By Serena GordonHealthDay Reporter
Before the advent of home computers and cell phones, you probably memorized a lot more information -- such as phone numbers and birthdays -- than you do now.
Not surprisingly, a new study has found that the brain just doesn't remember information as well if the person knows that the information has been saved on a computer. What people may remember, however, is where they need to look on the computer to access that information.
What isn't yet clear is how these changing memory patterns may change the brain in the long run.
"I think [technology] might hurt the type of memorization that we usually think about, like remembering the name of an actress, but I think there might be some benefits, too," said study author Betsy Sparrow, an assistant professor in the department of psychology at Columbia University in New York City.
"If you take away the mindset of memorization, it might be that people get more information out of what they are reading, and they might better remember the concept," she explained.
Sparrow and her co-authors point out that the ways people rely on computers for information is myriad. From the score of a ballgame to learning how to compute a statistical formula to figuring out just who that actor was in the movie you recently saw, a few keystrokes can reveal what you're looking for.
"People automatically think of using a search engine and computers and smart phones to find information they don't know. It's as if we're using those devices as external memory sources, and we wondered if by doing things this way people wouldn't remember as well," said Sparrow.
To test whether or not relying on technology affects the memory, the researchers designed four experiments. All of the study volunteers were college students.
The first experiment had 46 volunteers, and the researchers asked the volunteers two different blocks of trivia questions. Some were easy questions, such as "Does 2 plus 3 equal 5?" while others were such difficult questions that it would be almost impossible for the volunteers to know the answer without using the computer. For example, a possible question was, "Does Denmark contain more square miles than Costa Rica?"
The volunteers were then shown a group of general words, such as table or telephone, or computer words, such as "modem," "screen," "Google" or "Yahoo." Then, they were asked to identify the color of each word (either red or blue). Participants who had just attempted to answer the difficult questions responded to the color questions slower (by about 120 milliseconds) than those who hadn't. Sparrow said this is because they had been primed to think about using the computer to find out the answers, which slowed their reaction time. She added that the longest response time was to the word "Google."
The second, third and fourth experiments had 60, 28 and 34 volunteers, respectively, and each experiment built off the previous one.
In the second experiment, the volunteers answered trivia questions and typed in their answers. Half thought the information would be saved, while the other half thought it would be erased. Those who thought they wouldn't have access to that information later remembered the information better than those who thought it had been saved.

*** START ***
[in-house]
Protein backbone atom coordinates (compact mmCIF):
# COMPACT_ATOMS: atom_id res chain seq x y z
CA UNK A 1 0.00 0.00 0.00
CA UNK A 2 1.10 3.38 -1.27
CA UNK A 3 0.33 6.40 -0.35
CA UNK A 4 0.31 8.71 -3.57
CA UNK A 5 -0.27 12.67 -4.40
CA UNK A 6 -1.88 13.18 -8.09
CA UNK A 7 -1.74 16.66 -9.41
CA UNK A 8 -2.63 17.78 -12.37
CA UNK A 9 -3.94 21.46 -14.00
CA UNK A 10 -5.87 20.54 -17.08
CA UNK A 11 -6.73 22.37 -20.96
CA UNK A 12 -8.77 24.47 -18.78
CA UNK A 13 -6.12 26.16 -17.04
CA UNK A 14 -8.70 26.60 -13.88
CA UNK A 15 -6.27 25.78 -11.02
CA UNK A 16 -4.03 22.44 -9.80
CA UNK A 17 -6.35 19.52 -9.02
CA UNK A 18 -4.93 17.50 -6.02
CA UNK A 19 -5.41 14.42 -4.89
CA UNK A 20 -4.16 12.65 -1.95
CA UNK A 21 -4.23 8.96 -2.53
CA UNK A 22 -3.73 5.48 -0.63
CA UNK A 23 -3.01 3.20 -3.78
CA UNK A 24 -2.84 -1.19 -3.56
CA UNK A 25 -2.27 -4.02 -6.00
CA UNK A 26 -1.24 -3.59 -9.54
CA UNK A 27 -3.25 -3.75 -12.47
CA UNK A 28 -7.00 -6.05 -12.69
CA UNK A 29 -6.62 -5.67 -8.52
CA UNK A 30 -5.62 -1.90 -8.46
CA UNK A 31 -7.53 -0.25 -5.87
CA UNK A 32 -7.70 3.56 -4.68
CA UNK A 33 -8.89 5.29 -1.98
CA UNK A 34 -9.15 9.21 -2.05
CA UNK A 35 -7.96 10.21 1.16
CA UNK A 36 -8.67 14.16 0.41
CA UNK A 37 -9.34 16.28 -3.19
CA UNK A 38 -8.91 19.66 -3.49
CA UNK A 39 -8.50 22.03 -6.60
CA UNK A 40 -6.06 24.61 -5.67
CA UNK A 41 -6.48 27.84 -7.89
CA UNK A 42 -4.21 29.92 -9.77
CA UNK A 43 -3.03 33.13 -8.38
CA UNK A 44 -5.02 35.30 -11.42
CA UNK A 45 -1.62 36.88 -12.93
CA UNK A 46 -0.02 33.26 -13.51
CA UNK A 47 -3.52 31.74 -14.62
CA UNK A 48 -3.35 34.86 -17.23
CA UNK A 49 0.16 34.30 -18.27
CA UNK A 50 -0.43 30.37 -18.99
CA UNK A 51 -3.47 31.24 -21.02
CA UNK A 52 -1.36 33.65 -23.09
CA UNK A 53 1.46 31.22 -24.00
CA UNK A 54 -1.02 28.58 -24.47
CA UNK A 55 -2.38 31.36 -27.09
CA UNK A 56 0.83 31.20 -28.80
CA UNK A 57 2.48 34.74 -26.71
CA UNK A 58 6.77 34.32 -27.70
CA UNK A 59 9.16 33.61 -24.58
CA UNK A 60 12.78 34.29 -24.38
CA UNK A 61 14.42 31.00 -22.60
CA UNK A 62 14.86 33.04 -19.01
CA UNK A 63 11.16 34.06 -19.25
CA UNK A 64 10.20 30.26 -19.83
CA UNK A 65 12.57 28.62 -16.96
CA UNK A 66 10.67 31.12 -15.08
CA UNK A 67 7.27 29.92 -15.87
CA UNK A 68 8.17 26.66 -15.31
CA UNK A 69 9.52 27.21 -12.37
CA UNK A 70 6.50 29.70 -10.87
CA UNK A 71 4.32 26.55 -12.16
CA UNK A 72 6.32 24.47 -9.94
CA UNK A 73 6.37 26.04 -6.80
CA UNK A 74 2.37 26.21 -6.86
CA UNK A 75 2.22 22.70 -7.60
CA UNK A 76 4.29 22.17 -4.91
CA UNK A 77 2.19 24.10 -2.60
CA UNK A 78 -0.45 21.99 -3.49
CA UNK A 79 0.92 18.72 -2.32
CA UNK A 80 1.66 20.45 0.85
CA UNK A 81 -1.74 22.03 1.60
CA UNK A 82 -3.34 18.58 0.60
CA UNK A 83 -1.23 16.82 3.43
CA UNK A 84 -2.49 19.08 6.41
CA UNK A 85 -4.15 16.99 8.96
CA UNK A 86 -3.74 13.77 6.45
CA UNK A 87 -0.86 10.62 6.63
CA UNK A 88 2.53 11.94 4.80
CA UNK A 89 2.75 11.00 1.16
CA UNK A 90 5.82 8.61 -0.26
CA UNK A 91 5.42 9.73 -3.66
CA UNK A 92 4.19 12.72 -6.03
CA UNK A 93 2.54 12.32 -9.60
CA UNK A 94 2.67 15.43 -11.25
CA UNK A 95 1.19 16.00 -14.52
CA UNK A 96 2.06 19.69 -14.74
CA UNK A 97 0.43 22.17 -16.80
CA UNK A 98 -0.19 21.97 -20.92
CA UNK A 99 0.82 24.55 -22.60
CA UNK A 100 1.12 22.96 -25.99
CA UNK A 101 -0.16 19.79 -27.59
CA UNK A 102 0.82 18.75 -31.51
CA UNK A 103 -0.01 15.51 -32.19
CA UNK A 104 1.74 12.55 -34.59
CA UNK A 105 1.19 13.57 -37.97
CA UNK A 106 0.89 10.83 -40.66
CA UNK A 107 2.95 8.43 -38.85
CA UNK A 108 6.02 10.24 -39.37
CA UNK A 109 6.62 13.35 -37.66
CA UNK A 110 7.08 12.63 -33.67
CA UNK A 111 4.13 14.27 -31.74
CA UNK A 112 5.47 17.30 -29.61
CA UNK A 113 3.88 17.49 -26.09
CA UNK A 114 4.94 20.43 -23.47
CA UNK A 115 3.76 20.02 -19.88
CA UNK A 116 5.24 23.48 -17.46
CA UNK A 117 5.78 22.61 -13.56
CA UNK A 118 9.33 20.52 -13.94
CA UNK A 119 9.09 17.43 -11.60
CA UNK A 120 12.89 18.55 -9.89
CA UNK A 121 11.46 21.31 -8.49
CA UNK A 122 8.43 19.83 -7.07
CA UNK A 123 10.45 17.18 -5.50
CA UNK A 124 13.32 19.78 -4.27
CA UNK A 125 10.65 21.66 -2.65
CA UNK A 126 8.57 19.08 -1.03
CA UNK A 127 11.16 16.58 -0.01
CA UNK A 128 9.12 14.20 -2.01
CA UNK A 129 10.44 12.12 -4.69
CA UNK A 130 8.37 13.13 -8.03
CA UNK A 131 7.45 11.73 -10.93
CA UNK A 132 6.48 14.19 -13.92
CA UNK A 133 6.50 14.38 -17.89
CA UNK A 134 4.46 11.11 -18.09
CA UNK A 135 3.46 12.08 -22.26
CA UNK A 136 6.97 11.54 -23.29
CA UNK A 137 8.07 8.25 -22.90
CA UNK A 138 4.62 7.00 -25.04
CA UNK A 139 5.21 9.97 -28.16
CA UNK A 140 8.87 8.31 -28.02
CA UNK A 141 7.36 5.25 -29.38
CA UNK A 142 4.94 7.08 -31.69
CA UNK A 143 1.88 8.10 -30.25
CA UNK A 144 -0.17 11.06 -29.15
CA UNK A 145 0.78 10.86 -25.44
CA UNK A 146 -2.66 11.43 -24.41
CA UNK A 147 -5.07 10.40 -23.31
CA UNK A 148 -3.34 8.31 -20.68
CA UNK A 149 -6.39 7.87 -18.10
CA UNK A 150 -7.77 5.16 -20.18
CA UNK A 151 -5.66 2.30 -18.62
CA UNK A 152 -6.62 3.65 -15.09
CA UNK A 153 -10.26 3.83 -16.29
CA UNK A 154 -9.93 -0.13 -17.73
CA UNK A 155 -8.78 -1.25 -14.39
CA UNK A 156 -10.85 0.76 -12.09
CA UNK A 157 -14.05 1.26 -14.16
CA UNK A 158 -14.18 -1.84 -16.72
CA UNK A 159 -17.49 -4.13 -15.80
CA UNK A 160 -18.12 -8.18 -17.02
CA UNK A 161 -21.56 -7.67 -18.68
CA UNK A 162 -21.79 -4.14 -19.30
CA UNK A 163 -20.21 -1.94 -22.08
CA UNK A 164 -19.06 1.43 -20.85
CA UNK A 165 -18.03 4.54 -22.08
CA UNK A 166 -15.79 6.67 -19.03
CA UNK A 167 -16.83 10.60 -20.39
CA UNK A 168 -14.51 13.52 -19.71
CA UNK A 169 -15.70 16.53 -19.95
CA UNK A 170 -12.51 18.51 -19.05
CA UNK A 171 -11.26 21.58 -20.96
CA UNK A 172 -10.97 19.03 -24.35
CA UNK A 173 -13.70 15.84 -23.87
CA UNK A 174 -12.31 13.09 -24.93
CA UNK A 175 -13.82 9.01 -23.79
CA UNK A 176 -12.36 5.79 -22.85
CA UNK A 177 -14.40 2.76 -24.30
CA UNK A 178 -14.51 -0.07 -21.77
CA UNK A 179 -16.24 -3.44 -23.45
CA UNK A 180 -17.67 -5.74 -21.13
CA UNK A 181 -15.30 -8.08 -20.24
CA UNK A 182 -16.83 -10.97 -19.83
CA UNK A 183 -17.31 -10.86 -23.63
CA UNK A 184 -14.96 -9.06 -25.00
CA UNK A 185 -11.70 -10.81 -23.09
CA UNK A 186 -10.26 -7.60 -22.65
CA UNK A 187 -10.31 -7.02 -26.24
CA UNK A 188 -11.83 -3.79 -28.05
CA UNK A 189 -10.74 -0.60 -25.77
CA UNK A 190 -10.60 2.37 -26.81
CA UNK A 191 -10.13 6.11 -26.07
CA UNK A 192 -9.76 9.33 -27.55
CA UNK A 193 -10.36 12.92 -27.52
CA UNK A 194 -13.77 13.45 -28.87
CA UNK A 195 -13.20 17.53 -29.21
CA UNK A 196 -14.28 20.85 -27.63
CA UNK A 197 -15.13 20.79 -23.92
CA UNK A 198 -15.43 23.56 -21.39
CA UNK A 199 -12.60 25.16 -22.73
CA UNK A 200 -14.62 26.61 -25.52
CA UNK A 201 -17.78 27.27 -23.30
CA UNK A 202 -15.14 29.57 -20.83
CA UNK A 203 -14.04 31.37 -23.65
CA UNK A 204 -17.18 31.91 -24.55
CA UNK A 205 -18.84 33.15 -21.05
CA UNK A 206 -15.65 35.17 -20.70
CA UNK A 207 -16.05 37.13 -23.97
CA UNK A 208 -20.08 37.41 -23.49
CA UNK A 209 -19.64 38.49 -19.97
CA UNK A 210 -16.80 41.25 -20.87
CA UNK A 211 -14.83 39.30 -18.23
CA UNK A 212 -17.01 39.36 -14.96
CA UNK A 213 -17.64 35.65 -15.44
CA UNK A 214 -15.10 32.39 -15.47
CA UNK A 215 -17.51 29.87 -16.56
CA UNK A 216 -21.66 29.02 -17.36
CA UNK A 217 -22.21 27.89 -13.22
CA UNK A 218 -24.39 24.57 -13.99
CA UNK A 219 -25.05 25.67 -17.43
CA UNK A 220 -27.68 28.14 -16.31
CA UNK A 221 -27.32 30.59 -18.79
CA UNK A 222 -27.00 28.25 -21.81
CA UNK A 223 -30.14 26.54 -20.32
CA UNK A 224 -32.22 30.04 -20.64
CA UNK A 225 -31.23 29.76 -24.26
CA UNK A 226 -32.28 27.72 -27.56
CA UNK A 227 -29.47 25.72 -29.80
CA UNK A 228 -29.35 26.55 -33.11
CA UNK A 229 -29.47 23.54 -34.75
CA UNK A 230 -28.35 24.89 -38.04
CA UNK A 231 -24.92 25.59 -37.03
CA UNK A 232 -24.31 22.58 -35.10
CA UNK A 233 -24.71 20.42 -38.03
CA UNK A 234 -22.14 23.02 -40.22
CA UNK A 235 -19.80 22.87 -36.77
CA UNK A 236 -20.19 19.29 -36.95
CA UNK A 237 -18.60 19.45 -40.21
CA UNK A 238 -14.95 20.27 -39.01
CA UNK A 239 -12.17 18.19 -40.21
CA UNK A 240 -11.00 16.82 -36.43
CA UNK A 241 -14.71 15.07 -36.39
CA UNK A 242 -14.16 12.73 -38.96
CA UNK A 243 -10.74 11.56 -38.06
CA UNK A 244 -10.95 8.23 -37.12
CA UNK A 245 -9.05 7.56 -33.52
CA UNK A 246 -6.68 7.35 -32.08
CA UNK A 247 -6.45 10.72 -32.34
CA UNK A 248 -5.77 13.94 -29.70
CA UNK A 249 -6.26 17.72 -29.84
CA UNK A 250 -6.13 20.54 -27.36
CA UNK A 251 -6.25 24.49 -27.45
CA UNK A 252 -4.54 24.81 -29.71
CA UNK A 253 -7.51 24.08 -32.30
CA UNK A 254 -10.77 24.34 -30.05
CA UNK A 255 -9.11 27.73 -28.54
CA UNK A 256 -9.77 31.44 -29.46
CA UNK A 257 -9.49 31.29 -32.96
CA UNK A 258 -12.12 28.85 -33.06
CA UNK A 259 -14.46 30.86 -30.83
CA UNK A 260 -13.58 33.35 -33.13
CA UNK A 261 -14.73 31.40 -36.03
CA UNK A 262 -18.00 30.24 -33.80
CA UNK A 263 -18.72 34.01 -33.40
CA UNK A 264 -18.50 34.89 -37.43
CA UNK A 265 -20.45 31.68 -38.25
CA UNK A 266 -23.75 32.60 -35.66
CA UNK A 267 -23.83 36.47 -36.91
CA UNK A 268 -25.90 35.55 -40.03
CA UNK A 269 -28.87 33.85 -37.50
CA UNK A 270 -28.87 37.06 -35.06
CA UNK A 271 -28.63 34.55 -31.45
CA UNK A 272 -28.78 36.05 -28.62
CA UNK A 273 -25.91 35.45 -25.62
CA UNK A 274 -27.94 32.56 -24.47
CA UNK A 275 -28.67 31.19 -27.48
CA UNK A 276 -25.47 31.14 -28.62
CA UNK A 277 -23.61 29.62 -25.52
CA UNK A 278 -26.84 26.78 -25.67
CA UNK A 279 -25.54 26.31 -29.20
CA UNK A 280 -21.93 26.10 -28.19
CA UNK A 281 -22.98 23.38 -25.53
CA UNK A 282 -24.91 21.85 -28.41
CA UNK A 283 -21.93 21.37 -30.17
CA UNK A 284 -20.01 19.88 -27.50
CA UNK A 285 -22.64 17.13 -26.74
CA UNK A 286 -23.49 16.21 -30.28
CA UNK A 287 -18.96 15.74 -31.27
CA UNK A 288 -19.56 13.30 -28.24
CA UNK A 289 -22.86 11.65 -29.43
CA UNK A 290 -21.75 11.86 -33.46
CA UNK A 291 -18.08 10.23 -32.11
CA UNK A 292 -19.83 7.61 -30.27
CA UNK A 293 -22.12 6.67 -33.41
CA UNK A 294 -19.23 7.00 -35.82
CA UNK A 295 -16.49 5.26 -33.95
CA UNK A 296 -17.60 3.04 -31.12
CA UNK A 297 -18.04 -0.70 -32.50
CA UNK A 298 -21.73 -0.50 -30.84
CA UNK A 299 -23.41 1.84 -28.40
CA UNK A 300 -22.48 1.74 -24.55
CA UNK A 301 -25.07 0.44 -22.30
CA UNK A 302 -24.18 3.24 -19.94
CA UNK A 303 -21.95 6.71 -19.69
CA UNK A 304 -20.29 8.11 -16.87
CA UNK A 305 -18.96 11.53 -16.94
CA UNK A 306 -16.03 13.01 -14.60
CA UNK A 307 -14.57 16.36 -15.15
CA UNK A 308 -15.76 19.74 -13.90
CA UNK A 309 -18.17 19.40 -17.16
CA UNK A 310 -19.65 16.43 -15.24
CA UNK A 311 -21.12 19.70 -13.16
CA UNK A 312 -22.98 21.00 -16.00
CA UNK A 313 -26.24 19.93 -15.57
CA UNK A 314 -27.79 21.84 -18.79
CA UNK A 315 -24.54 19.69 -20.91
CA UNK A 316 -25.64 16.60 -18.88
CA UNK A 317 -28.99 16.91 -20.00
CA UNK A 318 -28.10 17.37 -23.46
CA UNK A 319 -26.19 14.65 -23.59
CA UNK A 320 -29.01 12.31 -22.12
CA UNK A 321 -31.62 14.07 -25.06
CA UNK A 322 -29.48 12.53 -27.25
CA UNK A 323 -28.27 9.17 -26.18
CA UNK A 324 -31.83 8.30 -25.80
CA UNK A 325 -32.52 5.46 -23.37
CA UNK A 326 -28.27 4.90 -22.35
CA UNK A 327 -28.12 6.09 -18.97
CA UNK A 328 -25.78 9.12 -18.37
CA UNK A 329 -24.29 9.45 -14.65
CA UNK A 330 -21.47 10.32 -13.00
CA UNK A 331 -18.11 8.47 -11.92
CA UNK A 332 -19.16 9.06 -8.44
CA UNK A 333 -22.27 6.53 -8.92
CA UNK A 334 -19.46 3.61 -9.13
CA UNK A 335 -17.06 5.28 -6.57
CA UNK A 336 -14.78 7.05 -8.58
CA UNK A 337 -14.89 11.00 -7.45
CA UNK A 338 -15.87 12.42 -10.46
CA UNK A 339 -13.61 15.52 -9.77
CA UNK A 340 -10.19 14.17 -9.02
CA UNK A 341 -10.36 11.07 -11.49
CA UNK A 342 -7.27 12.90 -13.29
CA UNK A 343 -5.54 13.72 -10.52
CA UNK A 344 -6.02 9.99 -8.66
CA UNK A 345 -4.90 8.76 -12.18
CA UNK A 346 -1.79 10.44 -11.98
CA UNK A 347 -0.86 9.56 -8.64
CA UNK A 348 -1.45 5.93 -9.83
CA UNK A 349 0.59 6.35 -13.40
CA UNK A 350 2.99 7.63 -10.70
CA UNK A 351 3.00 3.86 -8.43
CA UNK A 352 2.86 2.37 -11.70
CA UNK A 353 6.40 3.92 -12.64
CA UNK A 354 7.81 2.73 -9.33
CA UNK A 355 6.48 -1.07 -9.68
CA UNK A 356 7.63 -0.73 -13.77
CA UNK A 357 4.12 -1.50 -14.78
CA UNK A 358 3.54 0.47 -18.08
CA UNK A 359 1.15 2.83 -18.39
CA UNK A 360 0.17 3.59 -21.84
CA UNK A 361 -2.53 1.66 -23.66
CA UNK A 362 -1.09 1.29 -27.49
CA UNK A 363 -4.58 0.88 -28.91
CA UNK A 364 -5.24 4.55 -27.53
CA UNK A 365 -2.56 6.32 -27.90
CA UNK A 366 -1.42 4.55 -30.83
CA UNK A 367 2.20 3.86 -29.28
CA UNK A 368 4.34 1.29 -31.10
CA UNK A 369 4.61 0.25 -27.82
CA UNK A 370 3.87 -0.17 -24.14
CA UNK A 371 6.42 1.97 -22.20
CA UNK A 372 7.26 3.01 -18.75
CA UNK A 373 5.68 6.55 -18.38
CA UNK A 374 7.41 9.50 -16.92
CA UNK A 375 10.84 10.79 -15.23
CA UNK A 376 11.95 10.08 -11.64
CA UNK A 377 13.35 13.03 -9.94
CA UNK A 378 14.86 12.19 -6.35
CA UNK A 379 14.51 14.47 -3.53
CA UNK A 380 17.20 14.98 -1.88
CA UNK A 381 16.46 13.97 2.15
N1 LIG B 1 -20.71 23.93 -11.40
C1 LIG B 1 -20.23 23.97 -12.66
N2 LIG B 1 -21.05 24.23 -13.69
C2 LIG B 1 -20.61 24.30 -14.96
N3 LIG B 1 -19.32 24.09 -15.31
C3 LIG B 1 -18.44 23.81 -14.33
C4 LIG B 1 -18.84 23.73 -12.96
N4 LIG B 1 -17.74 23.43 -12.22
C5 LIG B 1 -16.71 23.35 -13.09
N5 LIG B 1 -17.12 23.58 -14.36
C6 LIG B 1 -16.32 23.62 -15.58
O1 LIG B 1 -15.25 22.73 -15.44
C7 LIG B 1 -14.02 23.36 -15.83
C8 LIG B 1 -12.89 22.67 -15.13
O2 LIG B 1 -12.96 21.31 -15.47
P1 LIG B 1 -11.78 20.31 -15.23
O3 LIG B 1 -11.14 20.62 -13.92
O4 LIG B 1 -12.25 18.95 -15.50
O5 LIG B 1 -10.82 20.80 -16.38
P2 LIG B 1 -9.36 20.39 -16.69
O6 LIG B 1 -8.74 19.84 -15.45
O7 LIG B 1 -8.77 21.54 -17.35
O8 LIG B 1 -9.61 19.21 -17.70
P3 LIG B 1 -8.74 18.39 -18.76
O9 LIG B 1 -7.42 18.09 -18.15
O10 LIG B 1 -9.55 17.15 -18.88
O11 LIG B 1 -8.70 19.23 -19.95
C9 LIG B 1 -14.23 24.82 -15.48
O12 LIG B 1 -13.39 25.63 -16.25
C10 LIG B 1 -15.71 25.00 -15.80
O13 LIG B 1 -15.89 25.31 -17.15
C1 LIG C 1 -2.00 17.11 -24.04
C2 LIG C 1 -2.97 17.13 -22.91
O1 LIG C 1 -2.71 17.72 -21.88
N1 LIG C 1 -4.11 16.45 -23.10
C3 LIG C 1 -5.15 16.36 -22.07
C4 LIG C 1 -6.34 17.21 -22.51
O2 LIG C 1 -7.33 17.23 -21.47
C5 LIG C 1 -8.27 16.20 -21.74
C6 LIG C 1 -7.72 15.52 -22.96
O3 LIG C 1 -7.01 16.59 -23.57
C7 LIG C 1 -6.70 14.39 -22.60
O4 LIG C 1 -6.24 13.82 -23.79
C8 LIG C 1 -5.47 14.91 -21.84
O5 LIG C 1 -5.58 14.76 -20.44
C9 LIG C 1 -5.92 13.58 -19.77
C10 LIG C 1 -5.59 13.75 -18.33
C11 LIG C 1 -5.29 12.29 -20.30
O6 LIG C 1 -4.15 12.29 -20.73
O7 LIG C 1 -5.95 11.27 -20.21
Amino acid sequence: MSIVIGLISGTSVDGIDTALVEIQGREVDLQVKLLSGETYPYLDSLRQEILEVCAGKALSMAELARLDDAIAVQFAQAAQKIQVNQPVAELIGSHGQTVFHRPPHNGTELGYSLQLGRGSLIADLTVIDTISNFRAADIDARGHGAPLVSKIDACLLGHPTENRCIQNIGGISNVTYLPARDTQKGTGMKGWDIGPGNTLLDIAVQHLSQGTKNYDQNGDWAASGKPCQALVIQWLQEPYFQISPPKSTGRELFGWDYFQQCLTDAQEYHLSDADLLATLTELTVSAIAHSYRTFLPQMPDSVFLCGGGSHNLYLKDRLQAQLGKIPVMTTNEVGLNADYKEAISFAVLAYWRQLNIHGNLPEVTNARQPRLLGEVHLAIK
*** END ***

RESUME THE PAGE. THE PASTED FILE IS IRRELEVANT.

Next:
For the third experiment, volunteers again typed in their answers to trivia questions. They were then told the information had been saved, erased or saved to a specific folder. Again, those who thought the information was erased had the best recall, according to Sparrow.
In the final experiment, the researchers told the volunteers that all of the information would be saved, and gave them generic file names, such as "FACTS," "DATA," "NAMES" or "INFO." They were then asked to write down on a sheet of paper as many of the answers as they could remember, and where the information was stored. The researchers found that people remembered where they had stored the information more than what the information was.
Sparrow pointed out that this isn't so different from how people rely on each other for external memory. For example, you may know someone who retains a lot of sports info, and you may have another friend that's a movie buff. In the past, if you needed this info, you would ask friends or family. Now, she said, the Internet is providing many people with lots of knowledge.
Results of the study were published online in Science on July 14.
Dr. Boris Leheta, a neurologist at St. John Hospital and Medical Center in Detroit, said that while there may be unknown ramifications to using computers as external memory, he doesn't see this as a "doomsday study."
"If we're not using the capacity we have for memory, there is definitely a concern because we do still need to perform some memorization tasks," he said, but added that on the other hand, "Maybe we can spin the technology to our benefit. Maybe technology can alleviate us from excessive information overload."
"An analogy might be the abacus. Would you say that someone who used an abacus in the past wasn't challenged mathematically? Maybe the technology we think could be detrimental might turn out to be positive," said Leheta.
But, he noted that this is an initial study, and more studies need to be done to confirm the findings and figure out exactly what the potential consequences might be.
Visit the U.S. National Library of Medicine for tips on remembering.